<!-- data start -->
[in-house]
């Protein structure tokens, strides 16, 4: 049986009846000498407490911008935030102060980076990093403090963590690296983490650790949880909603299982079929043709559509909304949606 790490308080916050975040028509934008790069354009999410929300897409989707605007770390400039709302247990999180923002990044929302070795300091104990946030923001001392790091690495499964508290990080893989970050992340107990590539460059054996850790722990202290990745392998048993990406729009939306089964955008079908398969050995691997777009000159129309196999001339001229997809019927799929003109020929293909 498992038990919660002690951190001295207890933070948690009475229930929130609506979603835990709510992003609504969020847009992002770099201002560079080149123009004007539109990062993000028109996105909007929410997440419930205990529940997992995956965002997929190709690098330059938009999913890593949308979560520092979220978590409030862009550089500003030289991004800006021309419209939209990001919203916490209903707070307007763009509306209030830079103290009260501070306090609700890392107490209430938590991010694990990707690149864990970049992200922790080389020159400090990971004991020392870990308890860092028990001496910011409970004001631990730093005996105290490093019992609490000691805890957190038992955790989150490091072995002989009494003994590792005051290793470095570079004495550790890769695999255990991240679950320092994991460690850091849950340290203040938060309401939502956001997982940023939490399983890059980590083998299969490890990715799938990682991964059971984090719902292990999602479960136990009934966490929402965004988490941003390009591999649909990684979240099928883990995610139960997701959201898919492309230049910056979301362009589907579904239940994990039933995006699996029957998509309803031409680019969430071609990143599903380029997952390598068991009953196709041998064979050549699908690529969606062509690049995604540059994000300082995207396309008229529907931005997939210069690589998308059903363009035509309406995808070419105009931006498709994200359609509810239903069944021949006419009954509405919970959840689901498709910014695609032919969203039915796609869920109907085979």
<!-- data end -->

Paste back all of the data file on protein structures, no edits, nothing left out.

[in-house]
């Protein structure tokens, strides 16, 4: 049986009846000498407490911008935030102060980076990093403090963590690296983490650790949880909603299982079929043709559509909304949606 790490308080916050975040028509934008790069354009999410929300897409989707605007770390400039709302247990999180923002990044929302070795300091104990946030923001001392790091690495499964508290990080893989970050992340107990590539460059054996850790722990202290990745392998048993990406729009939306089964955008079908398969050995691997777009000159129309196999001339001229997809019927799929003109020929293909 498992038990919660002690951190001295207890933070948690009475229930929130609506979603835990709510992003609504969020847009992002770099201002560079080149123009004007539109990062993000028109996105909007929410997440419930205990529940997992995956965002997929190709690098330059938009999913890593949308979560520092979220978590409030862009550089500003030289991004800006021309419209939209990001919203916490209903707070307007763009509306209030830079103290009260501070306090609700890392107490209430938590991010694990990707690149864990970049992200922790080389020159400090990971004991020392870990308890860092028990001496910011409970004001631990730093005996105290490093019992609490000691805890957190038992955790989150490091072995002989009494003994590792005051290793470095570079004495550790890769695999255990991240679950320092994991460690850091849950340290203040938060309401939502956001997982940023939490399983890059980590083998299969490890990715799938990682991964059971984090719902292990999602479960136990009934966490929402965004988490941003390009591999649909990684979240099928883990995610139960997701959201898919492309230049910056979301362009589907579904239940994990039933995006699996029957998509309803031409680019969430071609990143599903380029997952390598068991009953196709041998064979050549699908690529969606062509690049995604540059994000300082995207396309008229529907931005997939210069690589998308059903363009035509309406995808070419105009931006498709994200359609509810239903069944021949006419009954509405919970959840689901498709910014695609032919969203039915796609869920109907085979």